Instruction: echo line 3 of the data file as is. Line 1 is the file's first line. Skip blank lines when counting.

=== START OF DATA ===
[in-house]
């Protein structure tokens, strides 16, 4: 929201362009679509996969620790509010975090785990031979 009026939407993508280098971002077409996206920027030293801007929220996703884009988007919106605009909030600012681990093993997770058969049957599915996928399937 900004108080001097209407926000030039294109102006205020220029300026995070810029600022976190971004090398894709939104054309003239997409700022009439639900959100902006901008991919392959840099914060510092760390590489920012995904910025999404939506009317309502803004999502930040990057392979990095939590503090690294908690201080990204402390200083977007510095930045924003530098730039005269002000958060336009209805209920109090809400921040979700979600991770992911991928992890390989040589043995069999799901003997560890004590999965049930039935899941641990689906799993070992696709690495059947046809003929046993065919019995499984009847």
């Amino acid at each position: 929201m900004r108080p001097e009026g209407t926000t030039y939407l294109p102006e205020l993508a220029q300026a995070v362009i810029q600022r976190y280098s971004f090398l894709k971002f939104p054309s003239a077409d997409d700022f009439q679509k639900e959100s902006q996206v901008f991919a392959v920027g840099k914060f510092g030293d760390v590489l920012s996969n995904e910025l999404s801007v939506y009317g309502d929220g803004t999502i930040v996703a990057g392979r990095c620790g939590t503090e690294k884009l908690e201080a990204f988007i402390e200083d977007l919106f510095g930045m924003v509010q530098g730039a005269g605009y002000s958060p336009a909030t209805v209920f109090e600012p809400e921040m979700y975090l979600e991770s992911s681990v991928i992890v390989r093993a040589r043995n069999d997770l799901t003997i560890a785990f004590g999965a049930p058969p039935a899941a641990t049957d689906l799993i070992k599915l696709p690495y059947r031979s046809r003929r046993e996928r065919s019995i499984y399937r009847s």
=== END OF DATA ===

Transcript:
């Amino acid at each position: 929201m900004r108080p001097e009026g209407t926000t030039y939407l294109p102006e205020l993508a220029q300026a995070v362009i810029q600022r976190y280098s971004f090398l894709k971002f939104p054309s003239a077409d997409d700022f009439q679509k639900e959100s902006q996206v901008f991919a392959v920027g840099k914060f510092g030293d760390v590489l920012s996969n995904e910025l999404s801007v939506y009317g309502d929220g803004t999502i930040v996703a990057g392979r990095c620790g939590t503090e690294k884009l908690e201080a990204f988007i402390e200083d977007l919106f510095g930045m924003v509010q530098g730039a005269g605009y002000s958060p336009a909030t209805v209920f109090e600012p809400e921040m979700y975090l979600e991770s992911s681990v991928i992890v390989r093993a040589r043995n069999d997770l799901t003997i560890a785990f004590g999965a049930p058969p039935a899941a641990t049957d689906l799993i070992k599915l696709p690495y059947r031979s046809r003929r046993e996928r065919s019995i499984y399937r009847s």